QC’s new high school officially opens

Crismon High School Spanish teacher Mario Resek greeted students entering the building. (Courtesy of QCUSD)

It was the first day for everyone and everything at Crismon High School.

Principal Elyse Torbert welcomed nearly 1,000 students and 40 full-time teachers to the newest high school in the Queen Creek Unified School District as the new school year began last Wednesday.

“Our faculty and staff have worked hard to prepare, and everyone’s excited to start new traditions at Crismon High,” she said.

One of the biggest issues they’re still working on is figuring a way to efficiently move traffic through the drop-off/pick-up line.

The architect designed a traffic loop that people will see when they turn onto Crismon Road from Riggs Road.

From there, traffic turns right at the rotary and makes “a really long loop” through the parking lot to the front entrance and toward the football field.

Torbert said that even by 2 p.m., parents line up and that causes traffic to back up onto Riggs though parents haven’t complained too much once they turn onto Crismon.

“I don’t want to be a driver of Riggs and then have to wait through that, especially if I don’t have a kid,” she said.

This wasn’t Torbert’s first day of school as a principal, considering she worked as an assistant principal for Hamilton and Casteel High School, as well as a high school principal in Massachusetts. Most recently, she served as the principal for Queen Creek Elementary.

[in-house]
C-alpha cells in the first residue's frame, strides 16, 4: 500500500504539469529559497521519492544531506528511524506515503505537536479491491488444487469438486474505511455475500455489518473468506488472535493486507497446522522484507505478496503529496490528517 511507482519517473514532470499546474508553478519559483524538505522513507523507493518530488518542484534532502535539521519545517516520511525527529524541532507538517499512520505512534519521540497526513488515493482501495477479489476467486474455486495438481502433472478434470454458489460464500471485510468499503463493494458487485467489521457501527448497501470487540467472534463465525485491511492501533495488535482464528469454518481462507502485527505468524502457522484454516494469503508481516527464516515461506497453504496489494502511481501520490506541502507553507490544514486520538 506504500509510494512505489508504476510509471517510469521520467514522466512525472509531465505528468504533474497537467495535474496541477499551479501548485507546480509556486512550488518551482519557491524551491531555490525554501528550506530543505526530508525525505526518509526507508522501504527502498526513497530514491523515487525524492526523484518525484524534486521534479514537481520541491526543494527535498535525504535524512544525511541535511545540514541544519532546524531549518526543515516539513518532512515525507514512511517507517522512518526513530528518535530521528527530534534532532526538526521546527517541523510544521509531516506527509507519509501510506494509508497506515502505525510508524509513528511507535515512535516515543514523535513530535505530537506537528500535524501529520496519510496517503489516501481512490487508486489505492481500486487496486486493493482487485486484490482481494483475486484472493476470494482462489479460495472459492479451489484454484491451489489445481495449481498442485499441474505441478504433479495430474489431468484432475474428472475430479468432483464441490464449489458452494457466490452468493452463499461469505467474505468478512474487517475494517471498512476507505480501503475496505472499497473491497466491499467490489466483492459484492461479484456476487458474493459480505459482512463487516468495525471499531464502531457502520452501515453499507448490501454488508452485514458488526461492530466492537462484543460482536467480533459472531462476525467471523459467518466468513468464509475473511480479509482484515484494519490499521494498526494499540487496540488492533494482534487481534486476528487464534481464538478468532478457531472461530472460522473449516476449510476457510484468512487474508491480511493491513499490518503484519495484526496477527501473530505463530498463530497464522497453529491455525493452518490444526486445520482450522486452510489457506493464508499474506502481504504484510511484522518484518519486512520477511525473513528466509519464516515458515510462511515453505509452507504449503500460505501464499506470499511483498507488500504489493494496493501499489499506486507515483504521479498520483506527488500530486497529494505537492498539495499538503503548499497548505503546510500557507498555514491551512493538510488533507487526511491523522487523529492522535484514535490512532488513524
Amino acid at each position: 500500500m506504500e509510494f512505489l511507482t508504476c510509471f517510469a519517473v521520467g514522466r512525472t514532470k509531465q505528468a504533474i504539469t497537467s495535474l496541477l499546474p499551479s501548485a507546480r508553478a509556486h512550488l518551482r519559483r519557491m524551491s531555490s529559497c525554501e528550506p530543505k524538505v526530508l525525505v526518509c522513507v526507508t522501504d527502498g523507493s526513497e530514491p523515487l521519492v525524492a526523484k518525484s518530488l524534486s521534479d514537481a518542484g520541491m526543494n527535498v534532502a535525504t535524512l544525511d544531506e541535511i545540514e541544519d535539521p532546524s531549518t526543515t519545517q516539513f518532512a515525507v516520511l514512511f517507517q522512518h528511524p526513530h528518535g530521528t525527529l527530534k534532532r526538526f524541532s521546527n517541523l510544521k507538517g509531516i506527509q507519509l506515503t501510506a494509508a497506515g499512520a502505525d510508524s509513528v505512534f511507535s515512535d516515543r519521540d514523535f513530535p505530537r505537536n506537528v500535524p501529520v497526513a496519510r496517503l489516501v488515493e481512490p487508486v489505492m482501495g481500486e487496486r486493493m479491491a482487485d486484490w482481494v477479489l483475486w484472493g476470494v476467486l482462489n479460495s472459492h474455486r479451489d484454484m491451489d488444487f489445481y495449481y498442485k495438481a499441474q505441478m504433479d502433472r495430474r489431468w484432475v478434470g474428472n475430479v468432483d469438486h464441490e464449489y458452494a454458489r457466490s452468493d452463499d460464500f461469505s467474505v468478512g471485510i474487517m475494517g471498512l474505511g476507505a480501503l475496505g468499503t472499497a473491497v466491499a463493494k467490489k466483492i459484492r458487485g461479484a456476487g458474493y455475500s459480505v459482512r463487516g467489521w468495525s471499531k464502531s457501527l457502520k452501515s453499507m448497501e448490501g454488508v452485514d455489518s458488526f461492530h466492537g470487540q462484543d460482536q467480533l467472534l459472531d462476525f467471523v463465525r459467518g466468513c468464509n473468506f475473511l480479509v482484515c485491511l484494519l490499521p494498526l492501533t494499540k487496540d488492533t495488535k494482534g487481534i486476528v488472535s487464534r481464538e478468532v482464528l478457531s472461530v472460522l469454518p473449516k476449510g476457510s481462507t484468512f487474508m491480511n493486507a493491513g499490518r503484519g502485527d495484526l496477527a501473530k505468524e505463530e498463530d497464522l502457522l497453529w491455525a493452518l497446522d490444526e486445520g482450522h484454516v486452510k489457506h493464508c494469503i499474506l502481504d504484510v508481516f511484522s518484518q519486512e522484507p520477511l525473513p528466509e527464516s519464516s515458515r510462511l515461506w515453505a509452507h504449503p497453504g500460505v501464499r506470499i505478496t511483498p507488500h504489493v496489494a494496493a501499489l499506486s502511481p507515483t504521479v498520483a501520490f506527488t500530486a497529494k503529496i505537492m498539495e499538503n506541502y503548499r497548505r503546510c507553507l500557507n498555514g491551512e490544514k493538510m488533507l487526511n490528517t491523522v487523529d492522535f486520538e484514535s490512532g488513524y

She said she liked the feel of where she’s at right now because Crismon is brand-new. There’s nothing like starting fresh and building the culture that you want,” she said.

Torbert said one of the keys to helping her do that has come from the staff that she personally recruited and hired.

“Their positive energy, expertise, collaborative nature, has really built the school,” she said. “They’ve really been able to make this work and set a positive culture from day one.”

She said some work remains on certain rooms in the building but all classrooms are open and occupied. Most of the unfinished work involves the library and media center, college and career center, and the performing arts center.

Torbert said construction won’t finish on those areas until early November at the latest.

She’s walked through every classroom and said she feels “a really great energy” and has been impressed by the students’ conduct, especially watching them picking up their trash.

“I think there’s a lot of pride that comes from building a new facility and opening a new school,” she said

She said students have shown respect and gratitude for each other by saying hello to each other and to staff and holding doors open for each other.

“Our goal is to be the number one high school in the state,” she said. “And we’re working our way towards that every day.”

Teachers have set the tone for school spirit by wearing school t-shirts and they also set up a parent/teacher organization and booster club. Christ’s Church of the Valley has also helped with bringing donations.

“We’re focused on ‘making thinking visible’ this year,” Torbert said, “and are looking forward to building our culture and community with our students.”